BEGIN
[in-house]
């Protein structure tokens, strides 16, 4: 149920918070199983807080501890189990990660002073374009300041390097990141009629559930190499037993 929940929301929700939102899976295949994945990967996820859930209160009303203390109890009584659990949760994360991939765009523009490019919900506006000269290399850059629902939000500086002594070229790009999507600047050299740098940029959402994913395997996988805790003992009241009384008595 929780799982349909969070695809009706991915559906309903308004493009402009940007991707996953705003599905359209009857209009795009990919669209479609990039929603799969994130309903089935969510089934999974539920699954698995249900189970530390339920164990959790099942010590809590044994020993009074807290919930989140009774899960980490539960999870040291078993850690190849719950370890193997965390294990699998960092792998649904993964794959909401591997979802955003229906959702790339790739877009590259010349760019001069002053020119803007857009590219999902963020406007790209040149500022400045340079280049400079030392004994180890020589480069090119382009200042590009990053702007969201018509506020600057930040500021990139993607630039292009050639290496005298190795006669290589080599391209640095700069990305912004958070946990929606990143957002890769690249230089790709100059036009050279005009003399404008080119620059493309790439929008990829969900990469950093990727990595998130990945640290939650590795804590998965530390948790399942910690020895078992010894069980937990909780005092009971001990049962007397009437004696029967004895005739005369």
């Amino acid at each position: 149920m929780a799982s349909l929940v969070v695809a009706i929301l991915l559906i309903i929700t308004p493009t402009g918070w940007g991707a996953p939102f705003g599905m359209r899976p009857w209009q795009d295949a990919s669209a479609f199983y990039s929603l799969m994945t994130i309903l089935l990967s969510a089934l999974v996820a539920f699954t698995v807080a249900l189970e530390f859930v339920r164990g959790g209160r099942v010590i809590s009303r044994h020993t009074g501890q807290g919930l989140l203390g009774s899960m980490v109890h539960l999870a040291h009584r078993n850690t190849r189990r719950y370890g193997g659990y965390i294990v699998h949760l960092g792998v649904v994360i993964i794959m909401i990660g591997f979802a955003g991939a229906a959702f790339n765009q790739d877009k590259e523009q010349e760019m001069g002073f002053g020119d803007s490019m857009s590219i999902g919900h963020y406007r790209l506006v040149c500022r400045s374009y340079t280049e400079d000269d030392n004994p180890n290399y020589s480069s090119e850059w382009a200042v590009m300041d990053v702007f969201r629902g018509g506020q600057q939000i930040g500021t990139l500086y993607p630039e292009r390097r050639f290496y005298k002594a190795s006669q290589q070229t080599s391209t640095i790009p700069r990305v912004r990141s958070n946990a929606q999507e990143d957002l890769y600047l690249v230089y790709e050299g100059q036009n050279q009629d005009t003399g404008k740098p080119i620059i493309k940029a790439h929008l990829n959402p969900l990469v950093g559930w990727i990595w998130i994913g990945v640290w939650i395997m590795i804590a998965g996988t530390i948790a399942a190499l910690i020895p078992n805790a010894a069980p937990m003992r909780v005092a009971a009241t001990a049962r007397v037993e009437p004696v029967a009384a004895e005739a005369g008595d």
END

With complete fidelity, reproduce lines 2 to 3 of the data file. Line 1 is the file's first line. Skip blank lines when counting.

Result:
């Protein structure tokens, strides 16, 4: 149920918070199983807080501890189990990660002073374009300041390097990141009629559930190499037993 929940929301929700939102899976295949994945990967996820859930209160009303203390109890009584659990949760994360991939765009523009490019919900506006000269290399850059629902939000500086002594070229790009999507600047050299740098940029959402994913395997996988805790003992009241009384008595 929780799982349909969070695809009706991915559906309903308004493009402009940007991707996953705003599905359209009857209009795009990919669209479609990039929603799969994130309903089935969510089934999974539920699954698995249900189970530390339920164990959790099942010590809590044994020993009074807290919930989140009774899960980490539960999870040291078993850690190849719950370890193997965390294990699998960092792998649904993964794959909401591997979802955003229906959702790339790739877009590259010349760019001069002053020119803007857009590219999902963020406007790209040149500022400045340079280049400079030392004994180890020589480069090119382009200042590009990053702007969201018509506020600057930040500021990139993607630039292009050639290496005298190795006669290589080599391209640095700069990305912004958070946990929606990143957002890769690249230089790709100059036009050279005009003399404008080119620059493309790439929008990829969900990469950093990727990595998130990945640290939650590795804590998965530390948790399942910690020895078992010894069980937990909780005092009971001990049962007397009437004696029967004895005739005369």
């Amino acid at each position: 149920m929780a799982s349909l929940v969070v695809a009706i929301l991915l559906i309903i929700t308004p493009t402009g918070w940007g991707a996953p939102f705003g599905m359209r899976p009857w209009q795009d295949a990919s669209a479609f199983y990039s929603l799969m994945t994130i309903l089935l990967s969510a089934l999974v996820a539920f699954t698995v807080a249900l189970e530390f859930v339920r164990g959790g209160r099942v010590i809590s009303r044994h020993t009074g501890q807290g919930l989140l203390g009774s899960m980490v109890h539960l999870a040291h009584r078993n850690t190849r189990r719950y370890g193997g659990y965390i294990v699998h949760l960092g792998v649904v994360i993964i794959m909401i990660g591997f979802a955003g991939a229906a959702f790339n765009q790739d877009k590259e523009q010349e760019m001069g002073f002053g020119d803007s490019m857009s590219i999902g919900h963020y406007r790209l506006v040149c500022r400045s374009y340079t280049e400079d000269d030392n004994p180890n290399y020589s480069s090119e850059w382009a200042v590009m300041d990053v702007f969201r629902g018509g506020q600057q939000i930040g500021t990139l500086y993607p630039e292009r390097r050639f290496y005298k002594a190795s006669q290589q070229t080599s391209t640095i790009p700069r990305v912004r990141s958070n946990a929606q999507e990143d957002l890769y600047l690249v230089y790709e050299g100059q036009n050279q009629d005009t003399g404008k740098p080119i620059i493309k940029a790439h929008l990829n959402p969900l990469v950093g559930w990727i990595w998130i994913g990945v640290w939650i395997m590795i804590a998965g996988t530390i948790a399942a190499l910690i020895p078992n805790a010894a069980p937990m003992r909780v005092a009971a009241t001990a049962r007397v037993e009437p004696v029967a009384a004895e005739a005369g008595d």